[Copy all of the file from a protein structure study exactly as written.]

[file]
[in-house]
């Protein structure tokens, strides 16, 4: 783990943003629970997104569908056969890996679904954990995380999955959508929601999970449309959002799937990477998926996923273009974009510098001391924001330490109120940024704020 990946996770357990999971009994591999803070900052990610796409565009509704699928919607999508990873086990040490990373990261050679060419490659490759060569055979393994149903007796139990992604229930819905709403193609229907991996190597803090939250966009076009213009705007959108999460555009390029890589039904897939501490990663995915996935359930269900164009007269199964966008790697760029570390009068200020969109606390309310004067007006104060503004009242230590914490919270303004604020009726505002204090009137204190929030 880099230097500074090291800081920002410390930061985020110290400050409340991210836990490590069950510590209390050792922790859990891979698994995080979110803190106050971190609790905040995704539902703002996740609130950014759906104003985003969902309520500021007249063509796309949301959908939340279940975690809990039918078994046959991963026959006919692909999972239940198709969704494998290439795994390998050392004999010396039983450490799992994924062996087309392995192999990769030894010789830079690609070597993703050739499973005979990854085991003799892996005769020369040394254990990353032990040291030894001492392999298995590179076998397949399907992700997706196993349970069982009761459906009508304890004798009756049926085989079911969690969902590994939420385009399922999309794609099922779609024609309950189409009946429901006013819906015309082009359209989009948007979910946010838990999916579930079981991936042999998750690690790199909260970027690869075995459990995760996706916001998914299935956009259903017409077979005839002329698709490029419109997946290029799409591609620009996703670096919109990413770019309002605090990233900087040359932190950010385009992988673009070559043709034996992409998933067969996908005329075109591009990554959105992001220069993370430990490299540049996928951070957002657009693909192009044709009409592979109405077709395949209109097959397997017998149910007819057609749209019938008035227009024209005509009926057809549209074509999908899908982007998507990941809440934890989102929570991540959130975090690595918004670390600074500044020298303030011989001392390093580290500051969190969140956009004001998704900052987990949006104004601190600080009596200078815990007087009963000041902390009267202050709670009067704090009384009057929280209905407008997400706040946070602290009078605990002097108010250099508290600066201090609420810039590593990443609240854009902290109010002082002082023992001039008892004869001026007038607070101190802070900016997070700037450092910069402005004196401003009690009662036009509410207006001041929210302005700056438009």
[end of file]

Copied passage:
[in-house]
């Protein structure tokens, strides 16, 4: 783990943003629970997104569908056969890996679904954990995380999955959508929601999970449309959002799937990477998926996923273009974009510098001391924001330490109120940024704020 990946996770357990999971009994591999803070900052990610796409565009509704699928919607999508990873086990040490990373990261050679060419490659490759060569055979393994149903007796139990992604229930819905709403193609229907991996190597803090939250966009076009213009705007959108999460555009390029890589039904897939501490990663995915996935359930269900164009007269199964966008790697760029570390009068200020969109606390309310004067007006104060503004009242230590914490919270303004604020009726505002204090009137204190929030 880099230097500074090291800081920002410390930061985020110290400050409340991210836990490590069950510590209390050792922790859990891979698994995080979110803190106050971190609790905040995704539902703002996740609130950014759906104003985003969902309520500021007249063509796309949301959908939340279940975690809990039918078994046959991963026959006919692909999972239940198709969704494998290439795994390998050392004999010396039983450490799992994924062996087309392995192999990769030894010789830079690609070597993703050739499973005979990854085991003799892996005769020369040394254990990353032990040291030894001492392999298995590179076998397949399907992700997706196993349970069982009761459906009508304890004798009756049926085989079911969690969902590994939420385009399922999309794609099922779609024609309950189409009946429901006013819906015309082009359209989009948007979910946010838990999916579930079981991936042999998750690690790199909260970027690869075995459990995760996706916001998914299935956009259903017409077979005839002329698709490029419109997946290029799409591609620009996703670096919109990413770019309002605090990233900087040359932190950010385009992988673009070559043709034996992409998933067969996908005329075109591009990554959105992001220069993370430990490299540049996928951070957002657009693909192009044709009409592979109405077709395949209109097959397997017998149910007819057609749209019938008035227009024209005509009926057809549209074509999908899908982007998507990941809440934890989102929570991540959130975090690595918004670390600074500044020298303030011989001392390093580290500051969190969140956009004001998704900052987990949006104004601190600080009596200078815990007087009963000041902390009267202050709670009067704090009384009057929280209905407008997400706040946070602290009078605990002097108010250099508290600066201090609420810039590593990443609240854009902290109010002082002082023992001039008892004869001026007038607070101190802070900016997070700037450092910069402005004196401003009690009662036009509410207006001041929210302005700056438009």